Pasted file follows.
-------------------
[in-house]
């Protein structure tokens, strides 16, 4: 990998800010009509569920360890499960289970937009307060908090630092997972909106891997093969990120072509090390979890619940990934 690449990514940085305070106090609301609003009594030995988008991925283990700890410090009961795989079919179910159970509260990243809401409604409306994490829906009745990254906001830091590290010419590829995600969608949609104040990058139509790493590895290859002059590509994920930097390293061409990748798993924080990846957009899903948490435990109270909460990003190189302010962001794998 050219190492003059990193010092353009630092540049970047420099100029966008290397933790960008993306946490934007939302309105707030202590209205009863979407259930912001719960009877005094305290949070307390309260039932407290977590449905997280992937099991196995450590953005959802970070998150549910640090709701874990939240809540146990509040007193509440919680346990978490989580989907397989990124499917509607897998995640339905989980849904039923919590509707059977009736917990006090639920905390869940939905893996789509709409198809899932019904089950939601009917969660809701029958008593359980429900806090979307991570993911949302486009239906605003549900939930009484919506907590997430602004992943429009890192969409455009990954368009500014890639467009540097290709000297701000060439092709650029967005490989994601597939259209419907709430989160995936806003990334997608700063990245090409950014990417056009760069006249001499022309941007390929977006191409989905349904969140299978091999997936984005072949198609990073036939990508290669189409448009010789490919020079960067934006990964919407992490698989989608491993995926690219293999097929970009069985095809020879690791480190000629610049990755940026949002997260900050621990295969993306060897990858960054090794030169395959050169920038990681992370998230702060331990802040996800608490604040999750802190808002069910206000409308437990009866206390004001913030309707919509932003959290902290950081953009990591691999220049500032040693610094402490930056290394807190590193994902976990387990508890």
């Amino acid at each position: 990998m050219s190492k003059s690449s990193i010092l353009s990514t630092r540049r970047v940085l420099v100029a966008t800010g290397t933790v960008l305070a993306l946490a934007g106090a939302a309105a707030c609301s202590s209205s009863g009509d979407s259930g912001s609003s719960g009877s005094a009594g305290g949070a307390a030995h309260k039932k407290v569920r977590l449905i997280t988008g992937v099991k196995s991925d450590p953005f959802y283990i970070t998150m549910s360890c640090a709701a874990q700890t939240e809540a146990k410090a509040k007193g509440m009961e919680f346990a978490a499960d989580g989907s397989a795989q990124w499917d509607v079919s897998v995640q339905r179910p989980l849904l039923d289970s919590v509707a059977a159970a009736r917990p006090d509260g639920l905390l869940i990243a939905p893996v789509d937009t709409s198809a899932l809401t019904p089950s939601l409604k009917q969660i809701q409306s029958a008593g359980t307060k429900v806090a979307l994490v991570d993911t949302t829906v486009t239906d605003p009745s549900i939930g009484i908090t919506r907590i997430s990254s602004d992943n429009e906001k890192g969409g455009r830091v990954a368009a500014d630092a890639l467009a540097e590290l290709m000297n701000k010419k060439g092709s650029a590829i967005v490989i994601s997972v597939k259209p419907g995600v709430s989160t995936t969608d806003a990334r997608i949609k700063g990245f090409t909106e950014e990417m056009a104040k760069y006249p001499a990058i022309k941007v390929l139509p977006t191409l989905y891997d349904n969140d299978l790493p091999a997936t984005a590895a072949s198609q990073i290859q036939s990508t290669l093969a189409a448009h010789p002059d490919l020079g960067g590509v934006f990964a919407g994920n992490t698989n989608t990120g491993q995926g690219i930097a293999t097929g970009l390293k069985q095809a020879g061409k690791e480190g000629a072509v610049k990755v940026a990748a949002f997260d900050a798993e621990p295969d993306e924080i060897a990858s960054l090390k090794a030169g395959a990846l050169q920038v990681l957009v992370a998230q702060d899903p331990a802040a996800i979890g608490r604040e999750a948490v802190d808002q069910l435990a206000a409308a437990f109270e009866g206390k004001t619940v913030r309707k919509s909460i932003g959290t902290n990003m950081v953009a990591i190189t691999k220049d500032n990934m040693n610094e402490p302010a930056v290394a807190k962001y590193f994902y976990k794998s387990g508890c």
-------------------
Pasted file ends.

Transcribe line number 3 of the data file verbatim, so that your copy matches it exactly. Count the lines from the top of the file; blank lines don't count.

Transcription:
């Amino acid at each position: 990998m050219s190492k003059s690449s990193i010092l353009s990514t630092r540049r970047v940085l420099v100029a966008t800010g290397t933790v960008l305070a993306l946490a934007g106090a939302a309105a707030c609301s202590s209205s009863g009509d979407s259930g912001s609003s719960g009877s005094a009594g305290g949070a307390a030995h309260k039932k407290v569920r977590l449905i997280t988008g992937v099991k196995s991925d450590p953005f959802y283990i970070t998150m549910s360890c640090a709701a874990q700890t939240e809540a146990k410090a509040k007193g509440m009961e919680f346990a978490a499960d989580g989907s397989a795989q990124w499917d509607v079919s897998v995640q339905r179910p989980l849904l039923d289970s919590v509707a059977a159970a009736r917990p006090d509260g639920l905390l869940i990243a939905p893996v789509d937009t709409s198809a899932l809401t019904p089950s939601l409604k009917q969660i809701q409306s029958a008593g359980t307060k429900v806090a979307l994490v991570d993911t949302t829906v486009t239906d605003p009745s549900i939930g009484i908090t919506r907590i997430s990254s602004d992943n429009e906001k890192g969409g455009r830091v990954a368009a500014d630092a890639l467009a540097e590290l290709m000297n701000k010419k060439g092709s650029a590829i967005v490989i994601s997972v597939k259209p419907g995600v709430s989160t995936t969608d806003a990334r997608i949609k700063g990245f090409t909106e950014e990417m056009a104040k760069y006249p001499a990058i022309k941007v390929l139509p977006t191409l989905y891997d349904n969140d299978l790493p091999a997936t984005a590895a072949s198609q990073i290859q036939s990508t290669l093969a189409a448009h010789p002059d490919l020079g960067g590509v934006f990964a919407g994920n992490t698989n989608t990120g491993q995926g690219i930097a293999t097929g970009l390293k069985q095809a020879g061409k690791e480190g000629a072509v610049k990755v940026a990748a949002f997260d900050a798993e621990p295969d993306e924080i060897a990858s960054l090390k090794a030169g395959a990846l050169q920038v990681l957009v992370a998230q702060d899903p331990a802040a996800i979890g608490r604040e999750a948490v802190d808002q069910l435990a206000a409308a437990f109270e009866g206390k004001t619940v913030r309707k919509s909460i932003g959290t902290n990003m950081v953009a990591i190189t691999k220049d500032n990934m040693n610094e402490p302010a930056v290394a807190k962001y590193f994902y976990k794998s387990g508890c």